But What Does It All Mean?

Firstly, the names Jack and Jill have long been generic references to a boy and girl. Thus, they are commonly used in nursery rhymes, like “Jack and the Giant Beanstalk.” And “Jack and Jill” is also a phrase used in Shakespeare’s A Midsummer Night’s Dream, though the reference is unrelated to the nursery rhyme at hand.

In the above extra verses, after Jack falls, he uses a compress of vinegar and brown paper, which was a common home remedy at the time for head bruises.

But why did Jack and Jill head up the hill? And what was a well doing atop a hill? What are the meanings of these details?

Wells are most often, if not entirely, situated in lower areas so one doesn’t have to dig to get to the subterranean water. So, then, the well at the top of the hill is likely a metaphor.

Perhaps, it’s like the story of Icarus, who flew too close to the sun on wings made of feathers and wax by his father Daedalus. Perhaps Jack and Jill are like Daedalus and Icarus, falling. Maybe the rhyme is an allegory for not going up, not working to travel higher, and instead being comfortable with your status as-is?

Or, perhaps the rhyme is a reference to nobility at the time, a failed marriage, a failed aim at finding satiation for a family or community. A broken crown. Other theories include taxation on beer—with half-pints known then as Jacks and quarter-pints are known as Gills, which were each taxed by the government. The well is, then, a pub.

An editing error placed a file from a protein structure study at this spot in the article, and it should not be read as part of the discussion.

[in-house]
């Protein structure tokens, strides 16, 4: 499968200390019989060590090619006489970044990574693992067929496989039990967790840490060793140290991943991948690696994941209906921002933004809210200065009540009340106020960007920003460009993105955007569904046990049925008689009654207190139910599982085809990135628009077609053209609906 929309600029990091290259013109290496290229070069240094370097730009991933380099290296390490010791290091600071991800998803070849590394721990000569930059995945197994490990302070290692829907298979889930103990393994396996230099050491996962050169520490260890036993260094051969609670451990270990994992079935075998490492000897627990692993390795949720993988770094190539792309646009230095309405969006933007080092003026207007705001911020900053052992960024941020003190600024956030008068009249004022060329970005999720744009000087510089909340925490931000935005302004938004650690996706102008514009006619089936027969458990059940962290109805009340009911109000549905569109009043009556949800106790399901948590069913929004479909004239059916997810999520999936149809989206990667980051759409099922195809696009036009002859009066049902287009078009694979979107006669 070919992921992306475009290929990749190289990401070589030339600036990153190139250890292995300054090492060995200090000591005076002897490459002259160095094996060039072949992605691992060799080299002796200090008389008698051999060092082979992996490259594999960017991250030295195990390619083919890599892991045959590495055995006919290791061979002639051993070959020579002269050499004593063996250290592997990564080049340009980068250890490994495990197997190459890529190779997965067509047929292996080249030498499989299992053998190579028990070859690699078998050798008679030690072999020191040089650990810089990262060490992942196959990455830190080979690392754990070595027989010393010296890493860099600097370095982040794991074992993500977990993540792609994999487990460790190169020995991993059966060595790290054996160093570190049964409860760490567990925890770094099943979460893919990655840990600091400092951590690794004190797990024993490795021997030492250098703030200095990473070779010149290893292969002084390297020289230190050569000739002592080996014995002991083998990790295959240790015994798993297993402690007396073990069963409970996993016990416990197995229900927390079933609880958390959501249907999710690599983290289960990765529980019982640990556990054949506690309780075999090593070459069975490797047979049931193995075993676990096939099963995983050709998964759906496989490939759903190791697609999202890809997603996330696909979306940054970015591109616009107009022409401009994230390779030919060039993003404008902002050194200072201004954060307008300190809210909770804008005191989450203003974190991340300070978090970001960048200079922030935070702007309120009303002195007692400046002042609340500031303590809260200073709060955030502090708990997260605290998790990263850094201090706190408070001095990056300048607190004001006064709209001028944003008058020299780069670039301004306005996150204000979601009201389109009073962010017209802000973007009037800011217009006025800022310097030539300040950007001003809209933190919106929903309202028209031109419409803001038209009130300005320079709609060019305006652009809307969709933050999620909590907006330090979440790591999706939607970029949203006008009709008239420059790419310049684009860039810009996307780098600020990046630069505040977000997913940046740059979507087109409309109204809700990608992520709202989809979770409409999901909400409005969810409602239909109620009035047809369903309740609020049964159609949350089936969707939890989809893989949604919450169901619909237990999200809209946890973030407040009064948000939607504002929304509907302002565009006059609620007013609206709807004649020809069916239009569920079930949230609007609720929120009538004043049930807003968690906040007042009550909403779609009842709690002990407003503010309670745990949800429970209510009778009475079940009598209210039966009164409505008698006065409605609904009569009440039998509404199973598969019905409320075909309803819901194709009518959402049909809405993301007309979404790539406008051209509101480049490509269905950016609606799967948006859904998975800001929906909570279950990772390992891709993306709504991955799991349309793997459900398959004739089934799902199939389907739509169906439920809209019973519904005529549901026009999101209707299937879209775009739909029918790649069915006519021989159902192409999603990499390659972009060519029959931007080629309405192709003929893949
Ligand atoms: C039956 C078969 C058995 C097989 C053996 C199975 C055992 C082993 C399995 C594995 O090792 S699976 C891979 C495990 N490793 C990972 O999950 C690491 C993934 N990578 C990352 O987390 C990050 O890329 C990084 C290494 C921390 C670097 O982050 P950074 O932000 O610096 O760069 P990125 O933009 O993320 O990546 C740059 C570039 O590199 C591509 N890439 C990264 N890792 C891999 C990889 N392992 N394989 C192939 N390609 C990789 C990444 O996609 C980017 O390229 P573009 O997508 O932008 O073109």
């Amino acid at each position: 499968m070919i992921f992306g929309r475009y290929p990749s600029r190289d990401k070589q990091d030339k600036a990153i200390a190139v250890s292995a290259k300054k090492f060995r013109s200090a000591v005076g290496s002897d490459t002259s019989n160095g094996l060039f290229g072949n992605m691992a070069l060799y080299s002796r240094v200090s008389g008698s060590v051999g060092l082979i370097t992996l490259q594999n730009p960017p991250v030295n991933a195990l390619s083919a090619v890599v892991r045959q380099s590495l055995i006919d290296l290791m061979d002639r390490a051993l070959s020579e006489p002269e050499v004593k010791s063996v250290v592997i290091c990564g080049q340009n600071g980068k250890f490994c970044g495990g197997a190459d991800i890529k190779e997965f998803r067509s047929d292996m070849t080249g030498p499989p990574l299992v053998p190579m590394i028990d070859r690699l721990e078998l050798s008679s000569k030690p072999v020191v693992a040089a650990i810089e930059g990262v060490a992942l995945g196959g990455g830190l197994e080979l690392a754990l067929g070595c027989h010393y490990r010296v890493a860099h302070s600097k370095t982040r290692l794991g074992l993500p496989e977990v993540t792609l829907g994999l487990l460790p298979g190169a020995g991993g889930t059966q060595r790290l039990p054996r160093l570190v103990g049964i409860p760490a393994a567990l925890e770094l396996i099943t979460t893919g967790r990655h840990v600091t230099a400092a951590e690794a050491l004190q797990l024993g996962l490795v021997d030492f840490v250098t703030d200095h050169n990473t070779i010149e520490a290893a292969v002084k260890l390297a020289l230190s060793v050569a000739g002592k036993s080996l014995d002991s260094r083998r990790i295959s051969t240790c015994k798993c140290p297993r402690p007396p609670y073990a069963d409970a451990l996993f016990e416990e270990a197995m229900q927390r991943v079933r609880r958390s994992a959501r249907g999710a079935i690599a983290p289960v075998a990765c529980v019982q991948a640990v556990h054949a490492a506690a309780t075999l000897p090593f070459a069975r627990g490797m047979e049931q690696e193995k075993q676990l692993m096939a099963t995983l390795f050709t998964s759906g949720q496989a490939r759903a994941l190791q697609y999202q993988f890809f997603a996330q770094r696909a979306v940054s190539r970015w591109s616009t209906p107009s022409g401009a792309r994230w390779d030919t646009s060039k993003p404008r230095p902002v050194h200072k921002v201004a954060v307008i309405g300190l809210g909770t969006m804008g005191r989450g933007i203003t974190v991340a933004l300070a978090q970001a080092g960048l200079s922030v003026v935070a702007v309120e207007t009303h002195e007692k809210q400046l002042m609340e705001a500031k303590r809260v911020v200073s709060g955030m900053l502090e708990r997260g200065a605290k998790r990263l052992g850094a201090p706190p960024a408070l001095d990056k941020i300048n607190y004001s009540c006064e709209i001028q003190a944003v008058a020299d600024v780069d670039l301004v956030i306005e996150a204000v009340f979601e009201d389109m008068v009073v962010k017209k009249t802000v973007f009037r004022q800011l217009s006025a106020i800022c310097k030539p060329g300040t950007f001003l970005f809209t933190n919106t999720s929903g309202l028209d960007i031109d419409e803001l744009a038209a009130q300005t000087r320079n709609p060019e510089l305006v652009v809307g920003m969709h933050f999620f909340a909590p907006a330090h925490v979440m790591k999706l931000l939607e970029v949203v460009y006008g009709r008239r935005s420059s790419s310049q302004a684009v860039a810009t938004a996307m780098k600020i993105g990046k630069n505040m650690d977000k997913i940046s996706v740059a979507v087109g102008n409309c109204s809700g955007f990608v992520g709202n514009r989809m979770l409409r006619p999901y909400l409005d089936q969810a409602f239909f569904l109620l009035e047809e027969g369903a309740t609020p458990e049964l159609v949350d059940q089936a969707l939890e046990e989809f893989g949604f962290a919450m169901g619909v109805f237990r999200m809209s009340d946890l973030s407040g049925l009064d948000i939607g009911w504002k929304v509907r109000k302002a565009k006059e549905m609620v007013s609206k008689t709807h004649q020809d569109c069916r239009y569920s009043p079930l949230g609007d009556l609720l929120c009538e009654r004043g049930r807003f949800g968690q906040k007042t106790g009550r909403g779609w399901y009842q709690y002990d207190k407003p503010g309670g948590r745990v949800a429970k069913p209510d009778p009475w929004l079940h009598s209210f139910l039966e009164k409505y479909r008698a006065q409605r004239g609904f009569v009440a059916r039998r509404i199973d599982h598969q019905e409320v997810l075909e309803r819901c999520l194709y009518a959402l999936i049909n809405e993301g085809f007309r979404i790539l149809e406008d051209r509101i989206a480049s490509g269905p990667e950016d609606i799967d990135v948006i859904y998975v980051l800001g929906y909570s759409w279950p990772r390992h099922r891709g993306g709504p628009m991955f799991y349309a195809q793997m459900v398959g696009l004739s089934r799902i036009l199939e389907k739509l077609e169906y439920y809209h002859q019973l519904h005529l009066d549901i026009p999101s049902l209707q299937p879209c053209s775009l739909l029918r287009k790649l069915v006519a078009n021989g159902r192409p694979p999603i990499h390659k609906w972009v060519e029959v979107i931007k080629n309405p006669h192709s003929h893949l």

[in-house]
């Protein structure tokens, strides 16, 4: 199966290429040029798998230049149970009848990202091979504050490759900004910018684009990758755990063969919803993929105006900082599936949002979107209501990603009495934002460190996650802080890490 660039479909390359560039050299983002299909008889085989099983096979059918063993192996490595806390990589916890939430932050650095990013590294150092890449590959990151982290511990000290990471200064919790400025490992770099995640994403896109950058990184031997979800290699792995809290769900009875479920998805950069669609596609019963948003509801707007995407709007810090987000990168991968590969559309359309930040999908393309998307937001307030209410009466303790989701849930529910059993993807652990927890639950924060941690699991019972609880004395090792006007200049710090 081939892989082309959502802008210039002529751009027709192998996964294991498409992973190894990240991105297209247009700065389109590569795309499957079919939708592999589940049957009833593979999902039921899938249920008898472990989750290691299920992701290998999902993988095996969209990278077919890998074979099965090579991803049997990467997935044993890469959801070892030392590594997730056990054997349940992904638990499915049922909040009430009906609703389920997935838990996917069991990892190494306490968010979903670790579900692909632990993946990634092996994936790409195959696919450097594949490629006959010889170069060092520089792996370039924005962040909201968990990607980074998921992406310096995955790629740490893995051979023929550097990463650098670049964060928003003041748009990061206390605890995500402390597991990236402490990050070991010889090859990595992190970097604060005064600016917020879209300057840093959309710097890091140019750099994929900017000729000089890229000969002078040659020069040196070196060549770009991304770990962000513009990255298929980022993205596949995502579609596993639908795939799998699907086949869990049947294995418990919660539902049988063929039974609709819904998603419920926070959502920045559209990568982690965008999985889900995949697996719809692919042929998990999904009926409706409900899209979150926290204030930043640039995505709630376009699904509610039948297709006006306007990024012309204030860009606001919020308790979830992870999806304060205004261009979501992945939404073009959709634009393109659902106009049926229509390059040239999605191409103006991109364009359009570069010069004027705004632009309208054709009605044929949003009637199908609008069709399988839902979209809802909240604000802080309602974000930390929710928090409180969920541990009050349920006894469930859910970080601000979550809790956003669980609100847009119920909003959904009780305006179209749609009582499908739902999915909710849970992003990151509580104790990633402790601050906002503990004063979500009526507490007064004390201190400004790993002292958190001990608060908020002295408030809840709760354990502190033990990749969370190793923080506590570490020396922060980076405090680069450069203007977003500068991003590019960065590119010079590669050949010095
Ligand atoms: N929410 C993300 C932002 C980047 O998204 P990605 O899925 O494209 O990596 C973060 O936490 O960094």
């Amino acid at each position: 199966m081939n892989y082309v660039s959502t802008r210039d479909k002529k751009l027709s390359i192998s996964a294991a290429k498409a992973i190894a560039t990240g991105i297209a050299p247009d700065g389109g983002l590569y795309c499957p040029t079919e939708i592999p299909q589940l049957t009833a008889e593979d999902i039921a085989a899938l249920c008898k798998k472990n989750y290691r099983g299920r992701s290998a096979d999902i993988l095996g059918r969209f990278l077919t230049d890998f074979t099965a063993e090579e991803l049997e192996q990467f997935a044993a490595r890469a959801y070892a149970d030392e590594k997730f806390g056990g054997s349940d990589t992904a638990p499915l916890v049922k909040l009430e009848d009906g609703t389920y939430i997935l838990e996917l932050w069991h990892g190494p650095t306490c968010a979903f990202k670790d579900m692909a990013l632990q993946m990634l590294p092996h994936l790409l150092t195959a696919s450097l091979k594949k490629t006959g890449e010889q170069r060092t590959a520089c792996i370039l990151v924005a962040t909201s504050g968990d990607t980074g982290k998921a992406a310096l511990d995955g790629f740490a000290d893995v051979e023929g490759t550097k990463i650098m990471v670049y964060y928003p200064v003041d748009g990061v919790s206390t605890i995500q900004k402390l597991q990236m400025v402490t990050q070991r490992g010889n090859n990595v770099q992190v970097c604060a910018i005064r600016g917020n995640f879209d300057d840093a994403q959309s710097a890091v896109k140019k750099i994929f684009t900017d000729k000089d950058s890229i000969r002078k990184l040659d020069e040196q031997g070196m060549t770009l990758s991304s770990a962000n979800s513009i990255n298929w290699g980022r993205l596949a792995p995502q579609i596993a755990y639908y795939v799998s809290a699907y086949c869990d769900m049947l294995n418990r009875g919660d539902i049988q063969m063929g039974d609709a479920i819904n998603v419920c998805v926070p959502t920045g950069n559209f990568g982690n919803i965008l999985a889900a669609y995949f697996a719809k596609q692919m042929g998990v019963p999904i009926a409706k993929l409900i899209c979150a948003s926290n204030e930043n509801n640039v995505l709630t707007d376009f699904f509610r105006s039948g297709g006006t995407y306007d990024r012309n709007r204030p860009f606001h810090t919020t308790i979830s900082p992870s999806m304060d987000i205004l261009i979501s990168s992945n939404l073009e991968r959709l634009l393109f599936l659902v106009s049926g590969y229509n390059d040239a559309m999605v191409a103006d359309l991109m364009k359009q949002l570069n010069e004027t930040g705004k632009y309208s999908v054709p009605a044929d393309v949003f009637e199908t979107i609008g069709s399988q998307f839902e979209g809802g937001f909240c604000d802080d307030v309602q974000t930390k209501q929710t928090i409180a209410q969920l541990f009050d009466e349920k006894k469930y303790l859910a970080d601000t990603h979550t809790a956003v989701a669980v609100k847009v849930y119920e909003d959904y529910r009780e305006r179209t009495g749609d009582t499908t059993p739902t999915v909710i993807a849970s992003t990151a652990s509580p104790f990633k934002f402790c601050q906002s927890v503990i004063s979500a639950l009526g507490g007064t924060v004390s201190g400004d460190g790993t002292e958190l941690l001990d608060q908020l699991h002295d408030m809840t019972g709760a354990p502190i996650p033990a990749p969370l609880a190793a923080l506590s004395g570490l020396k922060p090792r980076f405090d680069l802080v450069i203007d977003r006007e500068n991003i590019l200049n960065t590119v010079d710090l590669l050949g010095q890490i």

Other offerings include possible references to events in the village of Kilmersdon where a local girl became pregnant. But the father died from a fall and the woman died afterward in childbirth (thus, she came tumbling after).

Or perhaps it’s simply a cautionary tale for siblings to look after each other. Go, yes, explore, but be careful, watch your step, and take care of each other.

But the most likely explanation for the rhyme’s meaning is death. (It’s always death with these things!) In other words: what goes up must come down. As you’re achieving your life’s goal—getting fresh water—just know that the mountain you climbed has a downside. Youth has old age. Life has death. Up has down. Be prepared to lose your crown.

Norse Mythology

One strange origin story for the rhyme comes from author S. Baring-Gould, who suggested that it related to a story in the 13th century Icelandic Gylfaginning. There, a brother and sister, Hjuki and Bil (sounds a little like Jack and Jill), are abducted by the moon while drawing water from a well.

Final Conclusions

In the end, as with most nursery rhymes that are centuries old, there are likely several, if not many, applications to the words for various events in history. A boy and a girl going to get something could be the basis of any number of tales. Their failure and subsequent efforts to try again, too.

Perhaps the real meaning is in the repetition of the rhyme, in sharing stories word-of-mouth. And to remind people, young and old, of all genders, what can happen if you aren’t worried about your next step. Thinking, then, of dangerous consequences keeps you on your toes and your water pail full.

Photo by Gettyimages.com